For love of money

Poor money. It’s having a rough time of late. 

Baby New Year was barely born when the national and international markets landed with a thud. (Thanks, China.)

This helped set up the periodic hue and cry “Break up Wall Street,” as did the critically acclaimed film “The Big Short,” based on Michael Lewis’ book about the hedge funders and brokers who profited from the housing and credit crisis of 2007-08. Folks, it’s also 2016, a presidential election year. Wall Street — as in “We’ve got to rein in Wall Street” — is always on the campaign platform in a big election year.

But who’s kidding whom here? Where do Democrats and Republicans get their contributions from? Oh, that’s right, from donors, sometimes very large donors — the Koch brothers, anyone? — who make their money in part from being financiers and/or investors. The Ben Franklins certainly don’t grow on a billion-dollar tree.

America has always had a love-hate relationship with money. We love to spend it and we hate to part with it. That’s why money is always a good thing in the first person — my money, our money — but a bad thing in the second and third person — your money, his money, her money, their money. Add to this a Protestant work ethic that is still the backbone of this country which says making money is godly while the love of money is the root of all evil, and, well, you see the problem?

That ambivalence is compounded by another issue — the relationship of love and money — which is older than Jane Austen and as contemporary as the Chinese “Matchmaking Parties” that Audrey Ronning Topping writes about on page 18, in which latter-day Aphrodites exhibit their, um, assets in the hopes of snagging millionaires. Before we go blaming women for continuing the tradition of marrying “up” in our postfeminist age, we must note that men increasingly do the same. As Richard V. Reeves and Isabel V. Sawhill, senior fellows at the Brookings Institution in Washington, D.C., wrote in the Nov. 15 edition of The New York Times: “… the idea that men will be the ‘senior partner’ in marriage is no longer realistic; soon, there will be as many successful women as men. This means men need to get used to the idea of ‘marrying up’ — and women to the idea of ‘marrying down.’ This seems to be happening to some extent already: In 2012, 27 percent of newlywed men married ‘up’ educationally.”

But haven’t men always married up — into the business of the wife’s family, for instance, and thus perhaps into a better socioeconomic class? What is a dowry — an ancient, possibly prehistoric tradition that still exists primarily in the Balkans, North Africa and Asia — but a form of marrying up for the groom, who receives money, property and/or goods from the bride’s family? Even the traditional wedding — with the bride’s father paying for the shindig — is a kind of dowry.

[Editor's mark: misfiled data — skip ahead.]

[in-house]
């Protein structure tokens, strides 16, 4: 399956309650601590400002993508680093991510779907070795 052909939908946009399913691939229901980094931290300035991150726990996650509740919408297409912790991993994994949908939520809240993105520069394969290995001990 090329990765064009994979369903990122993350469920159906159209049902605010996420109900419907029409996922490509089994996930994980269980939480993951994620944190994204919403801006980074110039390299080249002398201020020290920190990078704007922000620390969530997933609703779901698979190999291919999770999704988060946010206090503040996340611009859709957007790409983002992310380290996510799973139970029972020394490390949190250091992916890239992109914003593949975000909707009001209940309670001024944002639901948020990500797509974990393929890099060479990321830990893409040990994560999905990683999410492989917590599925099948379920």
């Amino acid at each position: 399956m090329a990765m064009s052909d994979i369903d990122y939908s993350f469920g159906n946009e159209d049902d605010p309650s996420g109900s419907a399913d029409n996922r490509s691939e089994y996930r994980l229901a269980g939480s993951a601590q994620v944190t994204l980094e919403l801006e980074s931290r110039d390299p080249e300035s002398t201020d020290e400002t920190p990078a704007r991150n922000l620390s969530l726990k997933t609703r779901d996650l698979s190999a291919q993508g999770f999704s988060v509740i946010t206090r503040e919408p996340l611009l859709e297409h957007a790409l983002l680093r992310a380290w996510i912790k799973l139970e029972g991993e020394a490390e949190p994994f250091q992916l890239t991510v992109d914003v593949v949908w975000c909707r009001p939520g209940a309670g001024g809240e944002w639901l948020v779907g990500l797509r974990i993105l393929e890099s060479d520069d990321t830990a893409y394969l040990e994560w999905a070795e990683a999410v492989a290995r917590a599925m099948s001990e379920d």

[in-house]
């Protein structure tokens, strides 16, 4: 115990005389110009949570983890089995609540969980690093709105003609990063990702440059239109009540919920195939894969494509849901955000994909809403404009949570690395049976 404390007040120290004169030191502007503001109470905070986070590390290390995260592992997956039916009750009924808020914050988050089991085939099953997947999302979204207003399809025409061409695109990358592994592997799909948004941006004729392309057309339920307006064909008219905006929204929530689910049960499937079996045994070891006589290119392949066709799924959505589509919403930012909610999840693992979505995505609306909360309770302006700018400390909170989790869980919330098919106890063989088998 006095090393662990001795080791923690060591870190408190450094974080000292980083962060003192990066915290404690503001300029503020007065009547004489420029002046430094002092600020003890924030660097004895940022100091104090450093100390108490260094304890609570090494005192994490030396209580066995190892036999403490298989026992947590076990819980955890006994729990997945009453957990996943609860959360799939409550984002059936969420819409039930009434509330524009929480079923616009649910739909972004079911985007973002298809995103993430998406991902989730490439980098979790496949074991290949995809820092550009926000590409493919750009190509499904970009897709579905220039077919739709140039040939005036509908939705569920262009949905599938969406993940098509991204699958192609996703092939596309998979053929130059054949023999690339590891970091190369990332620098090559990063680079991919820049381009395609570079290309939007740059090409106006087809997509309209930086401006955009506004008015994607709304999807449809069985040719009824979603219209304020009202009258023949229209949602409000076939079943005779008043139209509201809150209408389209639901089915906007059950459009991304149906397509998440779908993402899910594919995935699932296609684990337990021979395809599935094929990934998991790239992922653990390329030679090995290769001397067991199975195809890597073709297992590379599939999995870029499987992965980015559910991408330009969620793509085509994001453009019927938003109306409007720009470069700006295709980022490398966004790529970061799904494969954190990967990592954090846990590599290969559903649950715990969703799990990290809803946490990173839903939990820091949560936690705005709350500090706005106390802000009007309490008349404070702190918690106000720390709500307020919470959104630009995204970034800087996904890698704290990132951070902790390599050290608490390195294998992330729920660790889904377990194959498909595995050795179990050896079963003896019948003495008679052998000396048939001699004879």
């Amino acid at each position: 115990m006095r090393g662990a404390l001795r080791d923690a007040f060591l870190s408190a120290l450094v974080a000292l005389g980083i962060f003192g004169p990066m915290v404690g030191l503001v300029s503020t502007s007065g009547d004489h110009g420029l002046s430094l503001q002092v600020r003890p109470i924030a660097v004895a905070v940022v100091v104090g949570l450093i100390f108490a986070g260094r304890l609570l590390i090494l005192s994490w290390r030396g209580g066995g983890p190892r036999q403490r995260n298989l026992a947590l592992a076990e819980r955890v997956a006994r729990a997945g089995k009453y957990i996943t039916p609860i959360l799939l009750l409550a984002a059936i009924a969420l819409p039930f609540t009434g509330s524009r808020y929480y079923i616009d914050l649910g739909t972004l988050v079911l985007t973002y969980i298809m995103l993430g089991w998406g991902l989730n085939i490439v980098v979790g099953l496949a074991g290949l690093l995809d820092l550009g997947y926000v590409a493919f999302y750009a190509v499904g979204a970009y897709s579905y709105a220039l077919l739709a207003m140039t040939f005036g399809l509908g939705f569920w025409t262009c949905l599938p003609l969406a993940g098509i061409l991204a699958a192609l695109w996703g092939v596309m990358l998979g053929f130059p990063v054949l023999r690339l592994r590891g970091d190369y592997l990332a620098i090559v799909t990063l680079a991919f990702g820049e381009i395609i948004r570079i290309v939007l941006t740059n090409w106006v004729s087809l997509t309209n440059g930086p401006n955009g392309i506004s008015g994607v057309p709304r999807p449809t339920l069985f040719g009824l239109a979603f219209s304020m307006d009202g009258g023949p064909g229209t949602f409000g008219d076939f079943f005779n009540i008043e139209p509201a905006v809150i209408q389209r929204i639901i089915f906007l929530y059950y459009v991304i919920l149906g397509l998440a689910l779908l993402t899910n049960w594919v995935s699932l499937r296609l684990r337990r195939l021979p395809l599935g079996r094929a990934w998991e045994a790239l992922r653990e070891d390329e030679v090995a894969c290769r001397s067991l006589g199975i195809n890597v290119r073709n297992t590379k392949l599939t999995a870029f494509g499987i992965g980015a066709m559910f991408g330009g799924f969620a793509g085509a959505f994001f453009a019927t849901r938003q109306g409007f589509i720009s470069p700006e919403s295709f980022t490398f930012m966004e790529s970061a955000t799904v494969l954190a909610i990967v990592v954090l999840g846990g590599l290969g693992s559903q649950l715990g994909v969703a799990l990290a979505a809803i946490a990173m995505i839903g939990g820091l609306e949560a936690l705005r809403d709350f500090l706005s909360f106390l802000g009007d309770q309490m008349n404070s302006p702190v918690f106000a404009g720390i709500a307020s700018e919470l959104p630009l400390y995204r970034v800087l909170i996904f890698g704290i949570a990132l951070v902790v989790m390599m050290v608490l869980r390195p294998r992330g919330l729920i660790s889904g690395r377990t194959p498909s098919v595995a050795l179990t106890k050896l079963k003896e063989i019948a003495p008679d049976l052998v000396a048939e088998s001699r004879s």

In reality, love and money have always been married, because money does indeed make the world go round, as per the Kander and Ebb song in “Cabaret.” Sure, you could barter for goods and services, as our prehistoric ancestors did — and as some people still do today. But that presupposes, Aristotle noted, that what one party wants is similar or equal to what the other has to offer. In his “Politics,” he observes, “When the inhabitants of one country became more dependent on those of another, and they imported what they needed, and exported what they had too much of, money necessarily came into use.”

Money, then, made commerce far less cumbersome and inequality practical and even advantageous.

The man who understood all this was, of course, Alexander Hamilton, the guy who put the “founding” in Founding Father. “The bastard brat of a Scotch peddler” (Really, John Adams, are such insults necessary?) from the West Indies island of Nevis who reinvented himself in New York as George Washington’s aide-de-camp and speechwriter, Hamilton would go on to become many things, including an early abolitionist, champion of the Constitution and founder of the Federalist Party. But his greatest contribution to the fledgling nation was to put it on a viable financial footing as the first secretary of the treasury — organizing its debt and centralizing its banking.

Hamilton understood that “power without revenue is a mere bauble” and that Wall Street would intersect with Main Street, becoming over time the rippling tide that would lift all boats. (And if you think that isn’t the case, just watch the Dow drop precipitously and watch everyone sit up and take notice.)

Thanks to the Hamiltonian understanding of money, we not only have homes, Ph.Ds, careers and vacations, we have probes that go to Pluto. And, perhaps more important, we have the means to help others.

No wonder he’s the subject of a Broadway phenomenon (the musical “Hamilton”), a new book (“Washington & Hamilton: The Alliance That Forged Forged America” by Stephen F. Knott and Tony Williams) and the kind of admiring Time magazine special issue that’s usually reserved for Marilyn and Elvis. (It features such articles as Belinda Luscombe’s “The Hunk In the Frilly Shirt,” accompanied by an illustration of Hamilton surrounded by bikinied babes.)

Fiery and eternally inner-directed, Hamilton was in truth his own worst enemy, always defending an honor that would cost him his life.

Alex the Great knew that money doesn’t buy happiness.

But he also recognized that it can make misery a hell of a lot more comfortable.

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